On the death of Saddam Hussein

Saddam Hussein was a murderous dictator. So why does his hanging seem to be little more than an afterthought?

When we went into Iraq — shocked and awed, confident of being greeted as liberators, certain we would find weapons of mass destruction — didn’t we expect Hussein’s death would mean a new beginning in the Middle East? Now, as we struggle to find a way out, it is he who may be having the last laugh from his grave. How did this happen?

Part of it is what happens to all captured dictators. They shrink in size. Hussein just became another rambling old man with all of his power stripped away. His victims had become a faceless, almost unfathomable number, while he looked like a pitiful victim. Even his final words, released in a letter, mocked us with its call for peace and restraint from his followers who have sworn vengeance against us. Maybe Saddam wrote those words because he thought it would sway a U.S. court from handing him over to the Iraqis. Whatever the reason, Saddam inadvertently reminded us once again he was not responsible for the horrific tragedy of 9/11. We are reminded Osama bin Laden is still free, so Saddam’s hanging lacks relevance for most, except George W. Bush.

Maybe it would be different if Saddam’s death came while a new democratic Iraq sprang from the ashes of his atrocities. Instead, the killing continues unabated. We haven’t freed Iraq from torture and death; we just exchanged the tyranny of dictatorship for that of chaos and civil war. I am not one to make the cynical case Iraq would have been better off if Saddam were put back in power. But I am not the one without adequate water or electricity. I am not the one who has seen his family raped and murdered by one of the death squads roaming the country. So, on the simplest level, our failure to give the Iraqis something better in return for the death of their dictator robs us of any righteous exultation.

There is another darker reason for our moral confusion in the face of Saddam’s execution. We were once complicit in his atrocities. Page through the old photographs at any newspaper morgue and you will come up with one circa 1982 of a smiling Donald Rumsfeld shaking hands with Saddam Hussein. The youthful Rumsfeld doesn’t yet have the distinguished salt-and-pepper hair of the mature architect of shock and awe, but he still has that jaunty manner, that cocksure smile of one who is never wrong, who never has to say he is sorry. Saddam’s hair and beard are coal black. He has the glint in his eye of one who enjoys raw power. Perhaps this is the picture taken after Rumsfeld sealed the deal with Saddam whereby we would send him military assistance to keep Iraq from losing its war with Iran. It turns out Saddam also would use the weapons to slaughter the Kurds and his Shiite enemies, too.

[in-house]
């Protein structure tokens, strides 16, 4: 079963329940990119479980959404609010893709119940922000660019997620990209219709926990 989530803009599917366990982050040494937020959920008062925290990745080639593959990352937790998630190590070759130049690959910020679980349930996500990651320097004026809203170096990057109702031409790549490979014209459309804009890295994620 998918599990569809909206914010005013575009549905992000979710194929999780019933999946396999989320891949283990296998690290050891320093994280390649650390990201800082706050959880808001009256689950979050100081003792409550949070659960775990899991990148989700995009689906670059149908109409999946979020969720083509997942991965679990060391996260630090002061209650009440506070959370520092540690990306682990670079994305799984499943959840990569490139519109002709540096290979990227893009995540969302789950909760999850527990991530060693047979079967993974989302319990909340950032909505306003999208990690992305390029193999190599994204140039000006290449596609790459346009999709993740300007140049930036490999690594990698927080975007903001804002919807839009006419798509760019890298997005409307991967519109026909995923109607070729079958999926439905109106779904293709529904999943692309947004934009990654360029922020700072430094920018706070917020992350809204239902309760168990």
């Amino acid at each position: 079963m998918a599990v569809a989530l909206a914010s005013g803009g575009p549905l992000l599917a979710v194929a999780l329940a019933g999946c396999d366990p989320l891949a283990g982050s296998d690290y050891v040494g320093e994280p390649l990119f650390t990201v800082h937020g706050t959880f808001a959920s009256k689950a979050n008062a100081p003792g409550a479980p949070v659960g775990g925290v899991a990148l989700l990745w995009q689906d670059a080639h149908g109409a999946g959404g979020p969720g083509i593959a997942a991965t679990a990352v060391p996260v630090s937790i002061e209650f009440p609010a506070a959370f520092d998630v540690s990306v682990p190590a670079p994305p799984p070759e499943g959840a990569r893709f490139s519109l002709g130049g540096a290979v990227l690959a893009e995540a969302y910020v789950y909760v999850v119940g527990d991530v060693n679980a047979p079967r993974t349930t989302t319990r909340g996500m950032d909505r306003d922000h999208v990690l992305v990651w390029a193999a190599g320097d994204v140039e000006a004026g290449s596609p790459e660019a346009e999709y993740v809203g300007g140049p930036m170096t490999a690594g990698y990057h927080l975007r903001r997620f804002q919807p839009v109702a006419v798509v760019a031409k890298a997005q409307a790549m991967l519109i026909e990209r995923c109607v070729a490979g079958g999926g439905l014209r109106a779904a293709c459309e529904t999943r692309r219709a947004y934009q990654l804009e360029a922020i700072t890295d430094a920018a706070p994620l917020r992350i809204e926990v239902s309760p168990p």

Sure Saddam was a mass murderer back then, but he was our mass murderer, our guarantee the oil would keep flowing. Who knows? If Saddam hadn’t gotten greedy and tried to take over Kuwait’s oil fields when George Herbert Bush was president, perhaps he’d still be in power today, our buffer against Iran and its nuclear ambitions. As Ernest Hemingway once wrote, "Isn’t it pretty to think so?"

So they have hanged Saddam, but no one on this side is predicting his death will make things better. The president no longer is willing to stake his faltering performance on the rosy supposition that, as the Iraqis stand up, we will stand down. He wants to pour more troops into the quicksand of certain defeat. This president is reckless with civilian lives, too. Believe it or not, Mr. Bush is still deploying American civilians — buyers and contract administrators and the like — to Baghdad, even though the situation inside the green zone is sure to become almost as unsafe as the outside areas. These are civil servants doing jobs routinely handled by people with a desktop computer hundreds of thousands of miles away. If a person in India can provide technical help or perform telemarketing for the U.S. market, why do we feel the need to deploy American civilians to Baghdad to do desk work? Why provide additional kidnapping targets for terrorists?

The tyrant is dead. Long live whomever or whatever replaces him.

It is ironic: In a week when James Brown, Gerald Ford and Saddam Hussein passed, Saddam’s death would be the least meaningful for most Americans.